|So Young...Less Hope?
May 18, 2006
Hi Dr. Daar,
Thanks so much for taking time out of your busy schedule to answer questions. I have been reading over many of your posts along with those from the other experts here at The Body, and I understand that you believe a normal life span is very possible for those who have access to current, up-to-date treatment. I know that this is probably possible for someone who is already at a later point in their life (i.e. their 40's or 50's), but are you equally optimistic about someone who is newly infected and is in their teen's, 20's or 30's? Although I want to believe that viral suppression is something that can be indefinite utilizing modern therapy, it seems that so much of what I read about is in relation to people who are switching on and off medications due to resistance issues. Although "salvage" therapies are available, I hope that such "salvage" measures will become a fading issue as first line therapies become better and, hopefully, hopefully, indefinitely resistant. I want to believe that someone who is young and has been afflicted by this virus at such a young age is able to look forward to many more years of good health...maybe hope to look forward to their 80's or 90's. Do you think currently evolving drug classes (i.e. maturation, integrase, and CCR5 inhibitors along with breakthroughs in therapeutic vaccine research) will extend lifespans even further and make regimens even more durable and indefinite? I know that a lot of this is guesswork right now, but I'm hoping beyond hope that there is good news at the end of the tunnel. I appreciate so much your time and effort. You, along with the other members of this site, truly are humanitarians.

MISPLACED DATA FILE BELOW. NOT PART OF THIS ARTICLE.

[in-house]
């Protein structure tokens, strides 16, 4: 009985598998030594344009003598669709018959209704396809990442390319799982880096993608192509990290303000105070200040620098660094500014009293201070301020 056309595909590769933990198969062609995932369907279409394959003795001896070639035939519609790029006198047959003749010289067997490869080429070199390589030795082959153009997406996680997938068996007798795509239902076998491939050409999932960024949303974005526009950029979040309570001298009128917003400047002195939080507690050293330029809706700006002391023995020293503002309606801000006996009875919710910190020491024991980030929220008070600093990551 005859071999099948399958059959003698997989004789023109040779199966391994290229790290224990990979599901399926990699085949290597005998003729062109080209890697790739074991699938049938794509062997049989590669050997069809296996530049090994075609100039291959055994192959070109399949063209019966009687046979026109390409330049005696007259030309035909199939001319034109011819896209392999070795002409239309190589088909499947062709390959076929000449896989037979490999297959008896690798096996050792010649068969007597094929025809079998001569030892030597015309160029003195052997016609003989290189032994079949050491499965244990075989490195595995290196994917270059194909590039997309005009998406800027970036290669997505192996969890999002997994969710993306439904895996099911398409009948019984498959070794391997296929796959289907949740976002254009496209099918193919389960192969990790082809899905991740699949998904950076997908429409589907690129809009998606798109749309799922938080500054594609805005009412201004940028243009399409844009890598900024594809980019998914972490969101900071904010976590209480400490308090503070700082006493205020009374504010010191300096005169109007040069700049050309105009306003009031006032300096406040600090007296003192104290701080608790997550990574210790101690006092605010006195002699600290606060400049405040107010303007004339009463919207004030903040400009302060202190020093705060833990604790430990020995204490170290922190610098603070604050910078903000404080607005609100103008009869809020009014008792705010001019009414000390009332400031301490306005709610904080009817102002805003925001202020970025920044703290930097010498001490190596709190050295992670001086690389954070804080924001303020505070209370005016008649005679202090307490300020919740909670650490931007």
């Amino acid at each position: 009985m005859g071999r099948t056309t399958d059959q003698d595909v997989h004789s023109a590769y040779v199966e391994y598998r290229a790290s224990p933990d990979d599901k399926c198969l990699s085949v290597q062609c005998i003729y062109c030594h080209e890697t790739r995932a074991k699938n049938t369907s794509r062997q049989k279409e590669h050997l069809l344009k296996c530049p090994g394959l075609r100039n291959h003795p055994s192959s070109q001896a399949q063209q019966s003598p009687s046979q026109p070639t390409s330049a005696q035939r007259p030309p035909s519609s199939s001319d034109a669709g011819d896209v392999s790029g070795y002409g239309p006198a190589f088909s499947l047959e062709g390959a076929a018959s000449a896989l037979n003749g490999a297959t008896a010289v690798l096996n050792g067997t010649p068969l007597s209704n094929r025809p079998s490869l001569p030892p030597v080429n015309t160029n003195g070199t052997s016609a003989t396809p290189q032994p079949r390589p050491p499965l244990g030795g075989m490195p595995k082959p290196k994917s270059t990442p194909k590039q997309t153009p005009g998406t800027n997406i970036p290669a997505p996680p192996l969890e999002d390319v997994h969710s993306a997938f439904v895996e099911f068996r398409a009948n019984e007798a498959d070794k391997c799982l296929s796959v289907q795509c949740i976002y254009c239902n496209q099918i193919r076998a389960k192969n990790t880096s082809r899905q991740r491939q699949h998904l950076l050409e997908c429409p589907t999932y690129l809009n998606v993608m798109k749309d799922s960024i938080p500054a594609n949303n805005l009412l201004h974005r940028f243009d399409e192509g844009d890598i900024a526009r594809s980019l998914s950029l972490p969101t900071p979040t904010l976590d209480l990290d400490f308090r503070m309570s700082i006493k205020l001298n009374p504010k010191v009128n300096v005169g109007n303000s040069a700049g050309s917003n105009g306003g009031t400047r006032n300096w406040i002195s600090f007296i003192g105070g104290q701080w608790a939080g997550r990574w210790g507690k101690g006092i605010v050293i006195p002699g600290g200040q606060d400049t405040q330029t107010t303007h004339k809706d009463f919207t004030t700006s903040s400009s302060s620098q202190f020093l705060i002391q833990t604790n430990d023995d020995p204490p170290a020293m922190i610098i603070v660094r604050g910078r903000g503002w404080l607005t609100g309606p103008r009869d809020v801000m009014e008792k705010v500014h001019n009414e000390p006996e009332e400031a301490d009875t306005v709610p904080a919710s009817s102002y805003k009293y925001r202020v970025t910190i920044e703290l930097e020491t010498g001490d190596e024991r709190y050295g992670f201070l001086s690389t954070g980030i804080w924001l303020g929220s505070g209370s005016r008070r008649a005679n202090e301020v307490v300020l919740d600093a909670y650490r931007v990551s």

Response from Dr. Daar
Thank you for your kind words and post.
I am very optimistic that regardless of age, HIV-infected people who are taking care of themselves with stress reduction, exercise, a healthy diet and avoiding drugs, tobacco and excessive use of alcohol will live long healthy lives. In fact, I feel this way now based upon currently available therapies and am not even relying on the many treatments that will be available in the future. We are currently at a place in this disease where people starting therapy for the first time can take one of several regimens that are simple to take and generally well tolerated with a very high likelihood of sustained viral suppression.
You are correct that there is a great deal of discussion about "salvage" therapy on this site and others. This shouldn't be interpreted to mean that most people are in need of these types of regimens. It is just that people who start therapy for the first time and achieve undetectable viral loads have no need to seek out additional guidance. They are just doing great and living their lives. This is what I would expect will happen with you.
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